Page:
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Dermabond Complications

by
author image Helen Nnama
Helen Nnama has six years of writing experience. She is a health contributor to TBR Journal, editor of fertility confidential manuals, published poet, and a greeting card writer. She has a B.S. in microbiology, an M.S. in epidemiology, and is an M.D. candidate. A former state HIV/AIDS epidemiologist and NIA fellow at Johns Hopkins, she has research experience with published work.
Dermabond Complications
Dermabond is a liquid used to close skin wounds. Photo Credit Keith Brofsky/Photodisc/Getty Images

Overview

Dermabond is a skin adhesive used to close wounds, according to FamilyDoctor.org. It is a liquid that doctors apply on small wounds and skin surfaces to securely hold the edges together. Once applied, this film is left to dry and usually lasts five to 10 days on the skin. Dermabond is not used on areas such as the eyes and mouth. Though it keeps the wound clean, dry and intact, there are some complications associated with Dermabond.

Wound Dehiscence

Wound dehiscence, a condition in which a wound, usually from a surgical site, breaks open, is one of the possible complications of Dermabond usage, according to the American Academy of Family Physicians. This condition is caused by straining, physical stress on the affected area and poor blood circulation. Sutures may be required to repair the open wound.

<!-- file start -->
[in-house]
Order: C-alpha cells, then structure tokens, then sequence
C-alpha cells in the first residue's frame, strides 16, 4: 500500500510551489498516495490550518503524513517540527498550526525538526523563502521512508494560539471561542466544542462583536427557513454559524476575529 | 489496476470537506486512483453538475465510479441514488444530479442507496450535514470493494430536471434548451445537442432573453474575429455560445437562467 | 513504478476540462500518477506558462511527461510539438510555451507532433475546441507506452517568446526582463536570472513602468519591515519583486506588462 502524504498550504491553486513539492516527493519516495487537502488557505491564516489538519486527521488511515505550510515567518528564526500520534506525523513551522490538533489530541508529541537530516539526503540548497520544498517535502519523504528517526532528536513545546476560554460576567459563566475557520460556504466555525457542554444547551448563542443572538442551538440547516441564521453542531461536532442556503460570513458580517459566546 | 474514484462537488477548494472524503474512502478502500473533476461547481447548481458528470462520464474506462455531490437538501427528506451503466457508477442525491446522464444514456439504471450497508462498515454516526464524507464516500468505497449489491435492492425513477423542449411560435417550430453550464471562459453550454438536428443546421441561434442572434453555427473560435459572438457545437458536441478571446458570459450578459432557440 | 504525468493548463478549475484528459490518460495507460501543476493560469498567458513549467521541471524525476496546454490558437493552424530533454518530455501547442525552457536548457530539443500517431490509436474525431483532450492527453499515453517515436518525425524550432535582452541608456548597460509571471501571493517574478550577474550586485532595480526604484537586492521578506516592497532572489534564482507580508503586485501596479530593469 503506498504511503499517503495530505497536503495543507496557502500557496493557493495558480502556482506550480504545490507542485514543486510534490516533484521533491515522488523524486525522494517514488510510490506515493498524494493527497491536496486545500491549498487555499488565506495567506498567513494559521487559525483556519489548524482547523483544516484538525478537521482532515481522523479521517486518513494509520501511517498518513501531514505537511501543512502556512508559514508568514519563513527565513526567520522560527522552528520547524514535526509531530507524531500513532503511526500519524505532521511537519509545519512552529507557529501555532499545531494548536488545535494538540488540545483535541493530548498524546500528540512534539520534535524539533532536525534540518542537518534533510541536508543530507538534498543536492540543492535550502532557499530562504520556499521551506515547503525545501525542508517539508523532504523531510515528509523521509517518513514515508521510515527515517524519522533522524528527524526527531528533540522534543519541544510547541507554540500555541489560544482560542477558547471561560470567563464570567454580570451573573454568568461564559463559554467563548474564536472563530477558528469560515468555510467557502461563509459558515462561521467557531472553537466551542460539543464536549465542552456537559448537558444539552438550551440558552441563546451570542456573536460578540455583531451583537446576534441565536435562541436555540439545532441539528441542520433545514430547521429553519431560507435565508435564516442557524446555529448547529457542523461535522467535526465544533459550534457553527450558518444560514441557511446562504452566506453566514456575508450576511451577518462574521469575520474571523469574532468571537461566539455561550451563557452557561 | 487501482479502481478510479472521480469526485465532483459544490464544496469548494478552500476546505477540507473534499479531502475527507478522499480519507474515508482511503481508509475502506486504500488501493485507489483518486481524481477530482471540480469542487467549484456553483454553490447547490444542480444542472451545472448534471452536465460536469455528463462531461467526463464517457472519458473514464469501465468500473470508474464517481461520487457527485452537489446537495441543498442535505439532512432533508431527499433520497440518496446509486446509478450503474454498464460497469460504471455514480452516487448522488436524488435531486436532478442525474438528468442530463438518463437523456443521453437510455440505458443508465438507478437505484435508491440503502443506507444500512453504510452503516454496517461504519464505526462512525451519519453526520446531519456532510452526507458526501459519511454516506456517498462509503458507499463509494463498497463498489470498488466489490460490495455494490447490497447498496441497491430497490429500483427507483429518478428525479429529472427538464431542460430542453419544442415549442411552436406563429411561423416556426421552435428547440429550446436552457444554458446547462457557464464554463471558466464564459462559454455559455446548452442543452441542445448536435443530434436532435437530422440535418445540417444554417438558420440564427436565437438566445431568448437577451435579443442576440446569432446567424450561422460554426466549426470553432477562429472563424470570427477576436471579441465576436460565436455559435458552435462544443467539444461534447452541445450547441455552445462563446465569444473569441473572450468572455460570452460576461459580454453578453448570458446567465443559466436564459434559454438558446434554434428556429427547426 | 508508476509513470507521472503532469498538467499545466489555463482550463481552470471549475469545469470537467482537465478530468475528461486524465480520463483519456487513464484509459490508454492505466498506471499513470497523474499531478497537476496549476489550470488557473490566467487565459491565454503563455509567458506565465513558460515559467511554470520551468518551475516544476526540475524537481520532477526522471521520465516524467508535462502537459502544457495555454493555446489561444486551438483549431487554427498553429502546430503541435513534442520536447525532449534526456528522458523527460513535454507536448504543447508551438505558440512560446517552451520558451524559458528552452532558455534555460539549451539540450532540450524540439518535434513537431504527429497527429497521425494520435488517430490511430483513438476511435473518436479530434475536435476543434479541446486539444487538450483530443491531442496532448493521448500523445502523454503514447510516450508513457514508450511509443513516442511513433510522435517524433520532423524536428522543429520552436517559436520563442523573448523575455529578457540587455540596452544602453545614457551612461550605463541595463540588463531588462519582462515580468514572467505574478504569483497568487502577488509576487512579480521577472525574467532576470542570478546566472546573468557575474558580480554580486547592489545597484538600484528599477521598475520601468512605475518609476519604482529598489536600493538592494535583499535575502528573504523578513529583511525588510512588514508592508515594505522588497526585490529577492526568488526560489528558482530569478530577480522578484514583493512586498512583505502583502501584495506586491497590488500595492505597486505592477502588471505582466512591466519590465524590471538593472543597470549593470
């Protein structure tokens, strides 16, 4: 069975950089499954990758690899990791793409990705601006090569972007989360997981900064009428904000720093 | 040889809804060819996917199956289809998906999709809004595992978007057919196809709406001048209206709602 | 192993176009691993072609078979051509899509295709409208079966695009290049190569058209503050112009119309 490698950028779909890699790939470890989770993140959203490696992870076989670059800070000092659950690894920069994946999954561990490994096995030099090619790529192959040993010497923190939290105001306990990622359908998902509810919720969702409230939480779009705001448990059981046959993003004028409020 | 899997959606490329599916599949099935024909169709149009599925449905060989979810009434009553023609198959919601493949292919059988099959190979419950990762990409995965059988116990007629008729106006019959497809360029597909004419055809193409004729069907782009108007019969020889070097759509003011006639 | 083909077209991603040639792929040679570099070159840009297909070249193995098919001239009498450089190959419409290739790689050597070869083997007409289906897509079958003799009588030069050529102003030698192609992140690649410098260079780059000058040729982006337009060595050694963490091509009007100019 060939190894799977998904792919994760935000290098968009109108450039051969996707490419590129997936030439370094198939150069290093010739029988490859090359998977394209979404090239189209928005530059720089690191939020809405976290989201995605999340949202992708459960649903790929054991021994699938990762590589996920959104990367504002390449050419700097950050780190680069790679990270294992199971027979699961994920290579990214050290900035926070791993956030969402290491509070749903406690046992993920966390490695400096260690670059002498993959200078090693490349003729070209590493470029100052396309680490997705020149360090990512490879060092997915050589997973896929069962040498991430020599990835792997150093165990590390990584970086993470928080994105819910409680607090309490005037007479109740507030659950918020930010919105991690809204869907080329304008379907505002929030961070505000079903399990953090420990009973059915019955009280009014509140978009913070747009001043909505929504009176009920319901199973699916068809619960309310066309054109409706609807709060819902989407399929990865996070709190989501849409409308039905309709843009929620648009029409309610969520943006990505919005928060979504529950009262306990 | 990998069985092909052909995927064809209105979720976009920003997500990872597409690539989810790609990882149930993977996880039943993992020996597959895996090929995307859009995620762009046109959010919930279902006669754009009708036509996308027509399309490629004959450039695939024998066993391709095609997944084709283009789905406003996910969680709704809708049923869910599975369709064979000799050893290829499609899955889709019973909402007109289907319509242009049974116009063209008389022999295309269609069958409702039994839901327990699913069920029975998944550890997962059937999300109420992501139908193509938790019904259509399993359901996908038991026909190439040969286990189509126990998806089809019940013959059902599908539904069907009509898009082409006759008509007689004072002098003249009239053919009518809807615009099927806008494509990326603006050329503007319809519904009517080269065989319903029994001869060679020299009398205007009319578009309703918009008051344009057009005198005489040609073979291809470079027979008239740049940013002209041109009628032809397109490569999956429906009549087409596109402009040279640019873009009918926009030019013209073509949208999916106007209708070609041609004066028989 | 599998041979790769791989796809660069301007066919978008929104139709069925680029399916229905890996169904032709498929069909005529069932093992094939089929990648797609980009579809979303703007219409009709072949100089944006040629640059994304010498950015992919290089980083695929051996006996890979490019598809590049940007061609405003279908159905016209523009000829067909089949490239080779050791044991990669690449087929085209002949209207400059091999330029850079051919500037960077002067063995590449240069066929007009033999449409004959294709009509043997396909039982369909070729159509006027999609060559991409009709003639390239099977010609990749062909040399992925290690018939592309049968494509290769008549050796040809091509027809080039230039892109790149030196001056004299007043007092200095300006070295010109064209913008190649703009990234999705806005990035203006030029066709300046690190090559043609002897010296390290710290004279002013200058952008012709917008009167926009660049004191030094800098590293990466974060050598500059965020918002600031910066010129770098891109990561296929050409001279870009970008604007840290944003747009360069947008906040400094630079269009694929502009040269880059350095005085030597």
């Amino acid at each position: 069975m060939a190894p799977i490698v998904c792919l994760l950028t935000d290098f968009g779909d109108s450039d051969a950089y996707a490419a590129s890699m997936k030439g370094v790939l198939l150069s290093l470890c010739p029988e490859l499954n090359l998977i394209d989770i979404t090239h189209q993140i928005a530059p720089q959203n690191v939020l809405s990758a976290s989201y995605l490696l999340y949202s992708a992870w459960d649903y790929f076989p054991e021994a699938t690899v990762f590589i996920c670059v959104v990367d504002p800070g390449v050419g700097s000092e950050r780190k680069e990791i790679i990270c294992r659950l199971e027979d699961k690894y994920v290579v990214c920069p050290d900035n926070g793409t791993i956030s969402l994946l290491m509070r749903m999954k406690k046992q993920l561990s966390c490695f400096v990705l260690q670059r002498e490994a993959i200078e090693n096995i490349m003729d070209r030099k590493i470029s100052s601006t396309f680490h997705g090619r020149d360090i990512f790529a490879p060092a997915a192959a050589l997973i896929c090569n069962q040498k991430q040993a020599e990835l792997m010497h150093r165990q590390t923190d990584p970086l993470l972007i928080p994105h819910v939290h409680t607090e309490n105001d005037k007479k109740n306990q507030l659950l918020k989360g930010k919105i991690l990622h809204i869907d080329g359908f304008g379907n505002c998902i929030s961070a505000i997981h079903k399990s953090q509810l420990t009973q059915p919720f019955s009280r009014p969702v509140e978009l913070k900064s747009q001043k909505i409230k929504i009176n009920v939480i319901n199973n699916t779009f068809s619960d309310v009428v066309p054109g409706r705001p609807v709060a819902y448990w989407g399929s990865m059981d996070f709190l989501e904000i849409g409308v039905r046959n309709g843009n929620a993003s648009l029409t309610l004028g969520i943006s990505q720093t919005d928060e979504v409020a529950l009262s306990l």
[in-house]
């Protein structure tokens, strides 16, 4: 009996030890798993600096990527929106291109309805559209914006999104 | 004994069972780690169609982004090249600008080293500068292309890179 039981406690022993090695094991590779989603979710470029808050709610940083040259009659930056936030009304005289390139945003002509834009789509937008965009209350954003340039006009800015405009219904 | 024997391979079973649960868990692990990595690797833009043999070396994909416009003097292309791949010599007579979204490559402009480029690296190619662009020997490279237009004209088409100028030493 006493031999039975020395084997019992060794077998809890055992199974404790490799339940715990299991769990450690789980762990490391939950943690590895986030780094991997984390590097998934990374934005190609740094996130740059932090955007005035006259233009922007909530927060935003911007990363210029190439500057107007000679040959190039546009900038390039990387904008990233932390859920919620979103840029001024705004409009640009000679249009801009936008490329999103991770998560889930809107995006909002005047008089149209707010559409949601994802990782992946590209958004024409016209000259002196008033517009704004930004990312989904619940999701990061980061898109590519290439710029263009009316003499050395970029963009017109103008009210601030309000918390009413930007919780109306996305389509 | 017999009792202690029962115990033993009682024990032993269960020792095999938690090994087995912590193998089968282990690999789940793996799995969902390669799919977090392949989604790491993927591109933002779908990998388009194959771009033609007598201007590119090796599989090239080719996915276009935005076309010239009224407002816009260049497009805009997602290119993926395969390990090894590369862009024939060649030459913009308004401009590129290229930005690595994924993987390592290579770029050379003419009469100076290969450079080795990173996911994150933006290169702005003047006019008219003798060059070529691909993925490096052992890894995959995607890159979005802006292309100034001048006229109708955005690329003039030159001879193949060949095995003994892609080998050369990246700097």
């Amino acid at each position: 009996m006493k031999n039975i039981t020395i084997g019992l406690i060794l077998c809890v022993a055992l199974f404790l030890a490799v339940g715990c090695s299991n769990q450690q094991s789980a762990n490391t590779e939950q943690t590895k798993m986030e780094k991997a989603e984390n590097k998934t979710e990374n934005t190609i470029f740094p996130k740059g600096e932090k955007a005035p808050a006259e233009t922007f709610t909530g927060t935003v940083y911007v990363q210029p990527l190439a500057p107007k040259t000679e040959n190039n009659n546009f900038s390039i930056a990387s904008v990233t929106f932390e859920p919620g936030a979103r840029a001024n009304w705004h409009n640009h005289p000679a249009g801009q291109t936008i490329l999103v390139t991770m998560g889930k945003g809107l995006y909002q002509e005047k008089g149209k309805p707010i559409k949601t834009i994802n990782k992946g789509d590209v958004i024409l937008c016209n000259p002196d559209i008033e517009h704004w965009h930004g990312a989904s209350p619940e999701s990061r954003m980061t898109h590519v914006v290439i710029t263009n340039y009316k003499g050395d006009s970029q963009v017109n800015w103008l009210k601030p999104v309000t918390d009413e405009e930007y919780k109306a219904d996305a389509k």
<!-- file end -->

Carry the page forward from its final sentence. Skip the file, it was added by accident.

Skin Infection

According to the American Academy of Family Physicians, skin infection can occur as a complication for using Dermabond. With the application of this liquid skin adhesive, adequate cleansing and wound preparation is essential. This helps prevent opportunistic bacteria from infecting the wound and potentially spreading to surrounding tissues. Minor skin infections are usually treated with oral antibiotics.

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Hypersensitivity Reactions

As noted by MedlinePlus, hypersensitivity reactions is a possible Dermabond complication. An allergic reaction characterized by skin rashes, itching and swelling happens when the immune system reacts to a certain substance. Some patients are allergic to cyanoacetate and formaldehyde which are the main components of Dermabond.

Run-off to Other Areas

Application of Dermabond can cause run-offs to other areas near the wound being treated, as described by the American Academy of Family Physicians. Dermabond dries quickly, in as short as 10 seconds, but when it adheres to areas that are not supposed to be glued, it is problematic. This excess adhesive can be wiped off directly using cotton balls, dry gauze or even a clean finger.

Repeat Trauma

Repeat trauma to the wound is one of the possible complications of Dermabond usage, according to MedlinePlus. Patients who pick their wounds excessively can re-open the wound and cause another breakage or trauma. These wounds can be closed for the second time using sutures or skin adhesives.

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References

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